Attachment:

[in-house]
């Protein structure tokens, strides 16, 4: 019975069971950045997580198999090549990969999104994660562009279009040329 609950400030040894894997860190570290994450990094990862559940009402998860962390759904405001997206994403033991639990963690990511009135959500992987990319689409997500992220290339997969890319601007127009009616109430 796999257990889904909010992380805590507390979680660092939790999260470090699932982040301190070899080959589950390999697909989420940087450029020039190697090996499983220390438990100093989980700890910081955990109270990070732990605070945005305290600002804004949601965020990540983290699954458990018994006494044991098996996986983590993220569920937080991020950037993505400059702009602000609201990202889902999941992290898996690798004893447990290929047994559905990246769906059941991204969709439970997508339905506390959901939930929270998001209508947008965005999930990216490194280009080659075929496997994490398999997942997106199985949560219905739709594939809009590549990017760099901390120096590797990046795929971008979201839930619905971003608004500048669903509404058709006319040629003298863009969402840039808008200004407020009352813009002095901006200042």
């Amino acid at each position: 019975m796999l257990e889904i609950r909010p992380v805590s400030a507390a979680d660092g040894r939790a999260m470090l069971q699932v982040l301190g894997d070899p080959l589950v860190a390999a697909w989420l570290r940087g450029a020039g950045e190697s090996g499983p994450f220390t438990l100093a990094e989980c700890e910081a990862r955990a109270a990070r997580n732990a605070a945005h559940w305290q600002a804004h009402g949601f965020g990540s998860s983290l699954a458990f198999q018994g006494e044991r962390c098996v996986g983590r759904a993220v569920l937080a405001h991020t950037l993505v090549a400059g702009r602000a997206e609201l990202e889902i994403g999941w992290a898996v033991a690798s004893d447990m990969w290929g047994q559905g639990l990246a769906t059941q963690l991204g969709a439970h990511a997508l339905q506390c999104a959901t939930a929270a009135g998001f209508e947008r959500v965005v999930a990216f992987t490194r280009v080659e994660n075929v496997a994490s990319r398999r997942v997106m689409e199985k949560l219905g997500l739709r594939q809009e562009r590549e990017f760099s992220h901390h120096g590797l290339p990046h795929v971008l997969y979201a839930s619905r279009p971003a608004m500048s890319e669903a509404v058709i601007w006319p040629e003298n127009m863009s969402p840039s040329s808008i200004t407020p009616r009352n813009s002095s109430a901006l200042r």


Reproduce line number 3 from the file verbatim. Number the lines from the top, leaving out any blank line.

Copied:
């Amino acid at each position: 019975m796999l257990e889904i609950r909010p992380v805590s400030a507390a979680d660092g040894r939790a999260m470090l069971q699932v982040l301190g894997d070899p080959l589950v860190a390999a697909w989420l570290r940087g450029a020039g950045e190697s090996g499983p994450f220390t438990l100093a990094e989980c700890e910081a990862r955990a109270a990070r997580n732990a605070a945005h559940w305290q600002a804004h009402g949601f965020g990540s998860s983290l699954a458990f198999q018994g006494e044991r962390c098996v996986g983590r759904a993220v569920l937080a405001h991020t950037l993505v090549a400059g702009r602000a997206e609201l990202e889902i994403g999941w992290a898996v033991a690798s004893d447990m990969w290929g047994q559905g639990l990246a769906t059941q963690l991204g969709a439970h990511a997508l339905q506390c999104a959901t939930a929270a009135g998001f209508e947008r959500v965005v999930a990216f992987t490194r280009v080659e994660n075929v496997a994490s990319r398999r997942v997106m689409e199985k949560l219905g997500l739709r594939q809009e562009r590549e990017f760099s992220h901390h120096g590797l290339p990046h795929v971008l997969y979201a839930s619905r279009p971003a608004m500048s890319e669903a509404v058709i601007w006319p040629e003298n127009m863009s969402p840039s040329s808008i200004t407020p009616r009352n813009s002095s109430a901006l200042r």